Temporal Verification of Reactive Systems: Safety, Band 2
This book is about the verification of reactive systems. A reactive system is a system that maintains an ongoing interaction with its environment, as opposed to computing some final value on termination. The family of reactive systems includes many classes of programs whose correct and reliable construction is con sidered to be particularly challenging, including concurrent programs, embedded and process control programs, and operating systems. Typical examples of such systems are an air traffic control system, programs controlling mechanical devices such as a train, or perpetually ongoing processes such as a nuclear reactor. With the expanding use of computers in safety-critical areas, where failure is potentially disastrous, correctness is crucial. This has led to the introduction of formal verification techniques, which give both users and designers of software and hardware systems greater confidence that the systems they build meet the desired specifications. Framework The approach promoted in this book is based on the use of temporal logic for specifying properties of reactive systems, and develops an extensive verification methodology for proving that a system meets its temporal specification. Reactive programs must be specified in terms of their ongoing behavior, and temporal logic provides an expressive and natural language for specifying this behavior. Our framework for specifying and verifying temporal properties of reactive systems is based on the following four components: 1. A computational model to describe the behavior of reactive systems. The model adopted in this book is that of a Fair Transition System (FTS).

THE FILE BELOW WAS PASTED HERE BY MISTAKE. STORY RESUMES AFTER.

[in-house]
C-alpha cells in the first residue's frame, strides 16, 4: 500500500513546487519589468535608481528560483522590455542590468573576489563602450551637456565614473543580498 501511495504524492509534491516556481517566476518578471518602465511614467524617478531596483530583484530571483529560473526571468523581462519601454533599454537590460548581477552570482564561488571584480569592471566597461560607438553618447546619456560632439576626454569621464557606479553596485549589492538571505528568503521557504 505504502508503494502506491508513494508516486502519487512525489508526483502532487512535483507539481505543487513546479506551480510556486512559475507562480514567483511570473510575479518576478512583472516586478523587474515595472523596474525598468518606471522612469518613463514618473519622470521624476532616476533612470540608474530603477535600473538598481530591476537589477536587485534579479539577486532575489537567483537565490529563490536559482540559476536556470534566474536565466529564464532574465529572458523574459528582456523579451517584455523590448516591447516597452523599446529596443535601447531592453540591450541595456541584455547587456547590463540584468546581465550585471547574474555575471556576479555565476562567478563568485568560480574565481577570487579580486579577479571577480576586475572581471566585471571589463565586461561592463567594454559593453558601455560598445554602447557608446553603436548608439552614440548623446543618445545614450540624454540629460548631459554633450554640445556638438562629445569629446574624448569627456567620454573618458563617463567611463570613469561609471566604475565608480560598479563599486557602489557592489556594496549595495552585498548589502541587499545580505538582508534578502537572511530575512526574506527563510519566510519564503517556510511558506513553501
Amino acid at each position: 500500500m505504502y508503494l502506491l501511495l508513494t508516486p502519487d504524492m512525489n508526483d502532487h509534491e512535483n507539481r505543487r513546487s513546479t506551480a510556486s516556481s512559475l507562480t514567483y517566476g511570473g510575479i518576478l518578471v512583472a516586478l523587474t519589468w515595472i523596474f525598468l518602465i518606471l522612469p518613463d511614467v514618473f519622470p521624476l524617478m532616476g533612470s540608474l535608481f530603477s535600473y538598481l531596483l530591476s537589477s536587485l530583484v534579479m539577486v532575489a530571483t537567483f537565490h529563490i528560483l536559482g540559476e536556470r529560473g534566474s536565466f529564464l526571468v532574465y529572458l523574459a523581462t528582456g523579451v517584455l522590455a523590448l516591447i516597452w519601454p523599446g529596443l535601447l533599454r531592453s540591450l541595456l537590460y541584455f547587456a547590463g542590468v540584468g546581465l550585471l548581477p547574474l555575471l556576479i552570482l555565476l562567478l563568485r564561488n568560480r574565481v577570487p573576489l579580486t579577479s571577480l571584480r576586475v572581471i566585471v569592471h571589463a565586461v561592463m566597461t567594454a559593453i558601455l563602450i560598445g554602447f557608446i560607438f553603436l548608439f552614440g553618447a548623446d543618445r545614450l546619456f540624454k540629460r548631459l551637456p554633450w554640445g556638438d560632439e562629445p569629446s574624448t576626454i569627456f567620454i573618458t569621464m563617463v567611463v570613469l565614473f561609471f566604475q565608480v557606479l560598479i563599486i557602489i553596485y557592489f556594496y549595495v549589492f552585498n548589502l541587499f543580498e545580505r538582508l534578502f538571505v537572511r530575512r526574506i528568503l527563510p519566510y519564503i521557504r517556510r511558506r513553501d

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Invariance Proof Methods
12 In variance Rule
The BottomUp Approach
The TopDown Approach
15 Refining Invariants
41 Invariance Rule for Past Formulas
42 Applications of the Past Invariance Rule
43 Compositional Verification
44 Causality Rule
45 Backward Analysis
46 OrderPreservation Properties
47 History Variables
48 Backto Rule
21 Parameterized Programs
22 SingleResource Allocation
23 MultipleResource Allocation
24 Constructing Linear Invariants
26 FiniteState Algorithmic Verification
32 Nested Waitingfor Rule
33 Verification Diagrams
34 Overtaking Analysis for a Resource Allocator
36 FiniteState Algorithmic Verification
410 FiniteState Algorithmic Verification
Algorithmic Verification of General Formulas
51 Satisfiability of a Temporal Formula
52 Satisfiability over a FiniteState Program
54 Incremental Tableau Construction
55 Particle Tableaux